By 7am, the peninsula in the galley is spread with date-pecan bread, fresh melon and berries, corned beef hash and poached eggs, fresh coffee and fresh squeezed orange juice. The. X’s, guests and crew all seem pleased with the corned beef hash - but I hardly have time to sit for a proper breakfast as I’ve got to get the galley cleaned up and begin prepping for lunch while we’re underway.

The guests are on for another two days as we make our way through the San Juan Islands. But once again, there are delays and itinerary changes and soon it will be back to the shipyard, much to the chagrin of the owners - but much to the relief of the chief stewardess and myself as there is still a ton of work to do to get the boat setup and properly provisioned for our real departure…

I swear to God, someday we’ll get out of here. Someday…

Wednesday, September 03, 2008


Equilibrium has been restored to the crew as we finally settle into our living quarters aboard the yacht. I don’t think I can imagine anything worse than taking 9 people that aren’t too fond of land, desk jobs and offices and stick them on land and give them lots of paper work for 6-months…

It’s funny how easy everyone is falling into their jobs aboard – even the captain seems happy to help with something like a wash-down of the boat- because at least it’s easy and predictable – unlike all the paperwork that’s required that will finally allow us to get on our way. Even I’ve had to suffer through writing some procedures documents (which is what the Chefs Prayer evolved out of) - but far less than the chief stewardess, engineer, captain, mate and purser. The stress level has dropped considerably over the past week and a somewhat “normal” (there’s nothing normal about the yachting world) pace has returned to our workday. I’m finding my groove easily in the new galley and though I have far too many small appliances and utensils stuffed in my utensil drawers – I’ve found a place for everything and getting around the galley seems fluid, effortless and smooth.

The trips-en-mass to the grocery have begun as I provision the boat with all the essentials to last us at least through the first few months, and so I won’t have to go grocery shopping every single day – as I did in the crew house… I’m probably hovering somewhere in the realm of 100 grocery bags in just a few days - and that’s just on basic supplies, and meat and fish to get us through the next couple of weeks of sea trials where we’ll have double the crew aboard for breakfast, lunch and dinner.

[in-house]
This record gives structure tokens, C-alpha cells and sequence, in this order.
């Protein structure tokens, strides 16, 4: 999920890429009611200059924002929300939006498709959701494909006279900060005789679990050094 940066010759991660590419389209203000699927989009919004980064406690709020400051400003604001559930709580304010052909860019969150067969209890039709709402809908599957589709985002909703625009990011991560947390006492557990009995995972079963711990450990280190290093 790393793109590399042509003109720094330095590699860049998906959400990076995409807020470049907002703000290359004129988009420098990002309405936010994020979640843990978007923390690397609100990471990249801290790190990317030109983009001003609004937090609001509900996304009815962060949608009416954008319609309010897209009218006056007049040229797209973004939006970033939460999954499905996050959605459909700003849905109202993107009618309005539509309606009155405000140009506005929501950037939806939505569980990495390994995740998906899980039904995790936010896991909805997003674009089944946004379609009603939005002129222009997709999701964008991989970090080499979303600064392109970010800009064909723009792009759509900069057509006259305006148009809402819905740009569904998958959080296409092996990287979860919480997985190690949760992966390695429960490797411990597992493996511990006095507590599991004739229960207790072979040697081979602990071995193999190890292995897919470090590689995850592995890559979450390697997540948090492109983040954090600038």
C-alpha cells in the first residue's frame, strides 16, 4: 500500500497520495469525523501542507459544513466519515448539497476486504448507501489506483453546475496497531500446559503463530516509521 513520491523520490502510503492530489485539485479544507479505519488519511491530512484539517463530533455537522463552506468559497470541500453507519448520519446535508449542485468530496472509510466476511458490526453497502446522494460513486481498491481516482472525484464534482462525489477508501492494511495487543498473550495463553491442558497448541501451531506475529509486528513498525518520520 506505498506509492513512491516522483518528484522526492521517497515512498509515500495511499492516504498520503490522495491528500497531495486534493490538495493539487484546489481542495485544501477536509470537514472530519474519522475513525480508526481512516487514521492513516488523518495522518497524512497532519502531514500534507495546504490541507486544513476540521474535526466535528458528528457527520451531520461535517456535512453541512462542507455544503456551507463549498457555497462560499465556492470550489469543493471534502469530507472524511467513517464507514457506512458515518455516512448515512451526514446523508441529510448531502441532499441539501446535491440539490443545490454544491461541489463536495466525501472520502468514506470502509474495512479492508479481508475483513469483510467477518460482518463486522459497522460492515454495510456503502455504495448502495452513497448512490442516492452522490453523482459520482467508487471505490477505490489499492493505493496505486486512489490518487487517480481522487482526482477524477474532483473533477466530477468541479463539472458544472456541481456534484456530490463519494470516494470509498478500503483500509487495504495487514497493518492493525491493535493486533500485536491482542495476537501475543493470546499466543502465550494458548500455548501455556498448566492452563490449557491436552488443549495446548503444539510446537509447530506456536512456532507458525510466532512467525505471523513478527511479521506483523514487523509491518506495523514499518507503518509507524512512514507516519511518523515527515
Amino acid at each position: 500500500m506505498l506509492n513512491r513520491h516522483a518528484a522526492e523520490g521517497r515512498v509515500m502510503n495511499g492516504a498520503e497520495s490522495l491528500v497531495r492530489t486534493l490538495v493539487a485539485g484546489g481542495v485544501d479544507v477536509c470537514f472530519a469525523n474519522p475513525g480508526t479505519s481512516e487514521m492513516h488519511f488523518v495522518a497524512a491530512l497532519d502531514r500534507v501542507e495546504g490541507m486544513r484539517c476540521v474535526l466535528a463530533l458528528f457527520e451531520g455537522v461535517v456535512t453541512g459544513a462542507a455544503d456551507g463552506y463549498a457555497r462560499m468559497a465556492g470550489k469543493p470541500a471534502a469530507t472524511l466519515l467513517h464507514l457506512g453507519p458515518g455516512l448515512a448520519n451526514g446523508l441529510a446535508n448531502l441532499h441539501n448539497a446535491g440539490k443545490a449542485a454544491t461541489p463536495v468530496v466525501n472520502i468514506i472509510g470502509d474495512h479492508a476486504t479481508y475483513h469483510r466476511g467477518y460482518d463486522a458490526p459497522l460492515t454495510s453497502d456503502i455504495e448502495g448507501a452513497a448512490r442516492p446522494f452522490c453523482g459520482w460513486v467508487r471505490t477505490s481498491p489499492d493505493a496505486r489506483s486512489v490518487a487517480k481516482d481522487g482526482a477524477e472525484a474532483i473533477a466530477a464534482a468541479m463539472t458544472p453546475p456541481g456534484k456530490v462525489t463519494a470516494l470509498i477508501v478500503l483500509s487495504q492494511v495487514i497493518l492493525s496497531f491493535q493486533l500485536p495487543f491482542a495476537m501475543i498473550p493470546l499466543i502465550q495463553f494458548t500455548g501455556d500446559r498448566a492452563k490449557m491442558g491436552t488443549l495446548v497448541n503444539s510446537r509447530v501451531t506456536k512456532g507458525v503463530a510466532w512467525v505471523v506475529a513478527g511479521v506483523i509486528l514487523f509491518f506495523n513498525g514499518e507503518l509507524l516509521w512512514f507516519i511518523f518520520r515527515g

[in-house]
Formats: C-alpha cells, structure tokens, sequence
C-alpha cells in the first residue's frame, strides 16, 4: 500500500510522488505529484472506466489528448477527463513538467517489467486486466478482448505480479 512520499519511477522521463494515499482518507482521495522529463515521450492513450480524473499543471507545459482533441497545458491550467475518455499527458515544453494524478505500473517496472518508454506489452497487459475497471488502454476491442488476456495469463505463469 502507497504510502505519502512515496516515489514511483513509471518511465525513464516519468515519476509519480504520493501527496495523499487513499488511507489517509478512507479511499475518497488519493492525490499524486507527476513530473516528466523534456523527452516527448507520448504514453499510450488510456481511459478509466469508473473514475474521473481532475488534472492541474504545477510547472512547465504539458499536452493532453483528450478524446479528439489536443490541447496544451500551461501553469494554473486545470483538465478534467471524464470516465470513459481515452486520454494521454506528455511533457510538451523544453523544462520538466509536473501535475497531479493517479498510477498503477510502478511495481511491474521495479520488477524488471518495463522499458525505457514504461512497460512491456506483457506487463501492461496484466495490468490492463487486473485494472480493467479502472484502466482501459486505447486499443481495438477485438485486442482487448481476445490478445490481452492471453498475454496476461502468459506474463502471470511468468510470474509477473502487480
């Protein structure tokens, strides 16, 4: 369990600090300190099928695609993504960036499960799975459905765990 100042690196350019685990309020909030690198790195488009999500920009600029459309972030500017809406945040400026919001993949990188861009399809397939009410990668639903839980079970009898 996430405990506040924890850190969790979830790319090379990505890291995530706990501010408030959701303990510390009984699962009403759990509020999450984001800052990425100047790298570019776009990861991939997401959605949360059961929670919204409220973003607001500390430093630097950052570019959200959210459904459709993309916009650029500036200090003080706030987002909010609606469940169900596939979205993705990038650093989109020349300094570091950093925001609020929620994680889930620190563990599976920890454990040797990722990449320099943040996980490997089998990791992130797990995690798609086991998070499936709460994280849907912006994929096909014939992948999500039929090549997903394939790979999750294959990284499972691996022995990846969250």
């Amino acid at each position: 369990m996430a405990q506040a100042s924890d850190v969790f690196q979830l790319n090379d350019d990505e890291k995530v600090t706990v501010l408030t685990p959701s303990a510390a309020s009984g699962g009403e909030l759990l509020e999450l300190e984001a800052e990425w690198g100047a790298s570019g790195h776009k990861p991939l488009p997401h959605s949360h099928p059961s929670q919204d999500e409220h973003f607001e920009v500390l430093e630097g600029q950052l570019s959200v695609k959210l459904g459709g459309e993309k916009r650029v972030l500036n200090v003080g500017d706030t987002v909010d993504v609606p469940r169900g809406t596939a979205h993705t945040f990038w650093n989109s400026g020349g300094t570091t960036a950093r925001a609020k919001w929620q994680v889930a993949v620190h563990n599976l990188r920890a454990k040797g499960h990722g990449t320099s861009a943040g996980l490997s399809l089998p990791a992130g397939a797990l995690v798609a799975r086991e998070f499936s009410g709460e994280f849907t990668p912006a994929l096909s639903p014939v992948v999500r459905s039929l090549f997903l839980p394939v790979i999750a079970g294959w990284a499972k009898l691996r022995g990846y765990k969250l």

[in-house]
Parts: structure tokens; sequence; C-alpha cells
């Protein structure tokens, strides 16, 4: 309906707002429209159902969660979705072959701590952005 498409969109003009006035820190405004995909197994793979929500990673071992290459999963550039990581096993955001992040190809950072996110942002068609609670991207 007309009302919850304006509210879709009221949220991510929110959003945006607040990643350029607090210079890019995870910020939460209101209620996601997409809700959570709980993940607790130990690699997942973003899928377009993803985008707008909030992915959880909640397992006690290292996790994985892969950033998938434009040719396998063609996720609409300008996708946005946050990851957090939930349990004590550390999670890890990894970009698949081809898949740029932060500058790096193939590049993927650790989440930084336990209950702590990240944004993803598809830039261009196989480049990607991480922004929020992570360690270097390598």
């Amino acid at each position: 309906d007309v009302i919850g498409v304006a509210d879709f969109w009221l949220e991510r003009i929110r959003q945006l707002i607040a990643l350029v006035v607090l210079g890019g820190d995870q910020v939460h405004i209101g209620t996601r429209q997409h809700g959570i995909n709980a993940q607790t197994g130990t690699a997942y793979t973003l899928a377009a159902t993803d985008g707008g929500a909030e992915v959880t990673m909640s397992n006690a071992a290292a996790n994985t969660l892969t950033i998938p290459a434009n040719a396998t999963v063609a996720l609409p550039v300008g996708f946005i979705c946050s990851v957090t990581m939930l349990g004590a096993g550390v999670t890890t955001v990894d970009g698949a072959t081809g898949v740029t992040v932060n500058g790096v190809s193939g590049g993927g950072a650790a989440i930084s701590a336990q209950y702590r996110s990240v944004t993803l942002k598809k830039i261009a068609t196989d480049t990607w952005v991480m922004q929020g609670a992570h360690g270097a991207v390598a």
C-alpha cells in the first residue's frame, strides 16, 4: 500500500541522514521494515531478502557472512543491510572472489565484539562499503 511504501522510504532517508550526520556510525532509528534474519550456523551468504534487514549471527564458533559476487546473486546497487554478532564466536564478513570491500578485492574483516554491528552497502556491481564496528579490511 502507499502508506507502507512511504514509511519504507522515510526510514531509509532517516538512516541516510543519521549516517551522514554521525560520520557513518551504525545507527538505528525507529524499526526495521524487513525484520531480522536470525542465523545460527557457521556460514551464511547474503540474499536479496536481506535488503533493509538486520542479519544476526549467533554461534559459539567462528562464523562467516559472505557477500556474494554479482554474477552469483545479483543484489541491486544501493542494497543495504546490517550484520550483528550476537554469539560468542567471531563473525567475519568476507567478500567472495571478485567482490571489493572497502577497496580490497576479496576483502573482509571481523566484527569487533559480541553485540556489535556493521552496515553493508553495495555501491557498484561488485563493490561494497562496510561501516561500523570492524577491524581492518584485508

My day starts around 7am with a cup of tea and breakfast in our cramped, little crew mess where 9 of us gather around a tiny table and elbow each other around for room. The crew are very particular about their breakfast – because it’s the only meal of the day they have control over *cue evil laugh here* and with the British contingent aboard, this means Wheatabix, Marmite for toast and steady supply of PG Tips. For the Aussies, there's lots of fresh fruit and Vegemite (which I prefer) and for the Swede, it's cucumbers and ham on slices of dense rye bread and yogurt with fresh berries. The snack/breakfast cupboard is stuffed full of snacks and cereal and can hardly be opened without an avalanche of boxes and bags careening out and the storage below the settee is stuffed to the hilt with backup supplies of snacks. Snacks are an extremely important part of the day and a good boost for crew moral. Whether it’s Tam Tams for the Aussies, “chockies” (chocolates - dark chocolate for everyone except the Brits, they prefer milk chocolate), dried fruits and nuts, tea, cappuccino’s – whatever keeps the crew going – without proper snackage, there could be a mutiny – and soon, when I get more settled and provisioned, I’ll be making some homemade snacks for the crew as well… Up until recently, my mornings have been spent unloading boxes from the warehouse and stowing cooking equipment. Now, it’s preparing crates of backup food supplies to go into the bilge, refitting shelves in the pantry and finishing paperwork and then sometime around 10:30am I begin making crew lunch – this could be anything from frittata’s and salad to putting out the fixings for panini’s – the crew LOVE the panini maker and are as excited as children on Christmas Day when I lay out a spread of charcuterie, cheese, condiments and bread and let them make their own lunch. But this too goes along with this theory I’ve developed about them having control over their own food… I mean, if I lay something out and they can make their own food, they suddenly get very particular and picky about what they eat, but if I’m making it for them – they’ll eat whatever I serve. Personally, I know that I could never work another position on a yacht because it would torture me to eat someone else's cooking for every meal… but I digress… Anyway… The person in charge of watch keeping that day is usually the one who sets the table for the meals and helps clean up afterward. Lunch goes out around 11:30 and after that I’m usually out the door making my runs to Trader Joe’s, Costco, Metropolitan and Safeway - filling cart after cart with groceries to stock the boat. Then, it’s back to the boat to find homes for hundreds of pounds of dry goods, cans, jars and bottles and bags and around 4:00pm it’s time to begin dinner – roast chicken, veggies and potatoes or a one-pot wonder like curry or chili… My friend, Gregory, a staunch environmentalist who tries in earnest to live the life of a locavore, eating locally and sustainable – and who, bless his heart, has never put me on a guilt trip for working on a fuel sucking mega yacht or for wearing leather boots - recently put me in touch with John Foss, a fisherman coming back from Alaska from whom I was able to purchase 15 lbs. of beautiful, wild Sockeye salmon from Naknek Family Fisheries - a group of fisher WOMEN from Bristol Bay. It’s now filling my deep freeze awaiting the sea trials and I think the boat builders and the crew will be quite pleased… When time permits, I try to hit the farmers market in West Seattle or Ballard, but sometimes necessity dictates and it’s not always easy to go local. Like Kermit the Frog would say, “it’s not easy being green”…